Physics majors prepare presentations for American Physical Society conference (photo provided).
Four undergraduate physics students will deliver presentations at the American Physical Society’s in-person annual meeting this April. Their work is based on research by Professor Savi Iyer and Assistant Professor Thomas Osburn from the Department of Physics and Astronomy. Osburn will also present his research.
“The physics department has a long track record of taking students to the national APS conferences,” says Iyer. “We want them to gain that experience.”
Luis Yanez Zamora ’22, a physics and mathematics double major from East Hampton, NY, will deliver an oral presentation based on work by Osburn’s group, whose research models the motion of astronomical bodies around supermassive black holes and the gravitational waves that motion generates.
“My presentation will show how to build the tools for generating new theoretical models for interpreting gravitational wave observations,” says Yanez, whose post-graduate plans include a doctorate in theoretical astrophysics. “This template specifically deals with low-frequency gravitational waves, which are the main interest of NASA’s and the European Space Agency’s upcoming Laser Interferometer Space Antenna mission.”
Two additional Osburn students will give poster presentations: Balor Brennan ’23, a physics major from Keeseville, NY, and Charlie Derbyshire ’23, a physics major with a math minor, from Rhinebeck, NY.
Robert Sinesi ’23, a physics and applied mathematics double major from Liverpool, NY, has worked with Iyer since June 2020. His poster presentation will address the way light bends around spinning black holes. “The deflection of light can be analyzed to get a better idea of where the source actually is in space,” he says.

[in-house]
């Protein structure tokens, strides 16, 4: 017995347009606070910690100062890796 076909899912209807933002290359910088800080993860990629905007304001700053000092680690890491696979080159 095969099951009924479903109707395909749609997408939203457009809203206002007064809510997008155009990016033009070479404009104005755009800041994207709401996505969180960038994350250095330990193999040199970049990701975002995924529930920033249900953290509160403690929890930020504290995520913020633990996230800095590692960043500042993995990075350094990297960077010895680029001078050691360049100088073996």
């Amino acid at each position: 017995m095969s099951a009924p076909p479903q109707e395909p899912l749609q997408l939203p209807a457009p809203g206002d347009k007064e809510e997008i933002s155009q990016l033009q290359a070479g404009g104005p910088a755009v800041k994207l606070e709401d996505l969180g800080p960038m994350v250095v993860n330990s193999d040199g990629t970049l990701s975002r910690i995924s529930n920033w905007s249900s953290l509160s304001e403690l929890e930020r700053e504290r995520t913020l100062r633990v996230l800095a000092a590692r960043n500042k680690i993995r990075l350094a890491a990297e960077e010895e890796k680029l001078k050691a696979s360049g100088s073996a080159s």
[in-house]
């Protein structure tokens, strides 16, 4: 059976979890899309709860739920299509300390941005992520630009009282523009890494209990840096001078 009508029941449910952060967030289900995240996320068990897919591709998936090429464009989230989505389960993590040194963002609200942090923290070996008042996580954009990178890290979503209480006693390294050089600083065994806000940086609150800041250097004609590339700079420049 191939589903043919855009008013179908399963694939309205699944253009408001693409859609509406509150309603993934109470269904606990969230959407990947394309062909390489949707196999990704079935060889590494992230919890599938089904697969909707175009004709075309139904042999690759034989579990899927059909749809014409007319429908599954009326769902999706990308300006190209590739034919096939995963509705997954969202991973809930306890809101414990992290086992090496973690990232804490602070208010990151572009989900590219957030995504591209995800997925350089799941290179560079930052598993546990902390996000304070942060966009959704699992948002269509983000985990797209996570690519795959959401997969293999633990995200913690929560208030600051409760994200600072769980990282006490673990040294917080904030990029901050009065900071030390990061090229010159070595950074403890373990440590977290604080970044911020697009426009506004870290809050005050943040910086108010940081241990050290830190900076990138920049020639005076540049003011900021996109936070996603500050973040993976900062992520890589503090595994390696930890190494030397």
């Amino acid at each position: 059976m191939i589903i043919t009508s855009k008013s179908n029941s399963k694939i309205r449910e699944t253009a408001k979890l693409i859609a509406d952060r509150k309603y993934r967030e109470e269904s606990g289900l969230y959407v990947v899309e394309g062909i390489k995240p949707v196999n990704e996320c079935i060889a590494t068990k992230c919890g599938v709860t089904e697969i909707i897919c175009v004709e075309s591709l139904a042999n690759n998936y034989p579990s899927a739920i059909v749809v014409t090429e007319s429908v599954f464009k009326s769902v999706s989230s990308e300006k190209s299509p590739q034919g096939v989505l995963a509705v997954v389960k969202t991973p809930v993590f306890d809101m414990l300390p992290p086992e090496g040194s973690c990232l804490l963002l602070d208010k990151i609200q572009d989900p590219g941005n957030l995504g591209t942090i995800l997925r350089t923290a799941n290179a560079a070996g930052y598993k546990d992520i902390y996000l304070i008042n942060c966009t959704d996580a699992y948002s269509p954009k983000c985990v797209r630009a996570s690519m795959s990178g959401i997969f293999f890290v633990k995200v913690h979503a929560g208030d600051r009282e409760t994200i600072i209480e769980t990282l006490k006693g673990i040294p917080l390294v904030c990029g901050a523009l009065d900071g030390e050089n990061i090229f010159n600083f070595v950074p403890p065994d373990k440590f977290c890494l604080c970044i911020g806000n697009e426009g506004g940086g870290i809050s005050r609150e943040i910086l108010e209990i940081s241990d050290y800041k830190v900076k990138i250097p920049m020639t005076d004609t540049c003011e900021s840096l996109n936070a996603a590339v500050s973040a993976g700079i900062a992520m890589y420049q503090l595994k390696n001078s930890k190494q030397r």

The students all agree that presenting at APS is a good opportunity to become familiar with the general scientific community, make connections for graduate school, and exercise their public speaking skills. “I’ll be able to discuss this niche area of physics with experts in this field and discover other areas of gravitational physics that I haven’t even heard of,” says Derbyshire.
The complex mathematical problems that come with studying the physics of gravitational waves and black holes mean those topics are more often taught at the graduate level, says Iyer. “But based on the high level of interest from our students, we now break our big projects into smaller chunks, and we’re able to get students started with hands-on research earlier.”
All four students have worked as paid researchers under the supervision of Osburn and Iyer, with their research funded in part by NASA through the New York Space Consortium. Yanez’s work is also funded by the McNair Scholars Program, which encourages the pursuit of doctoral studies.
Read about Geneseo physics students generating models for gravitational waves.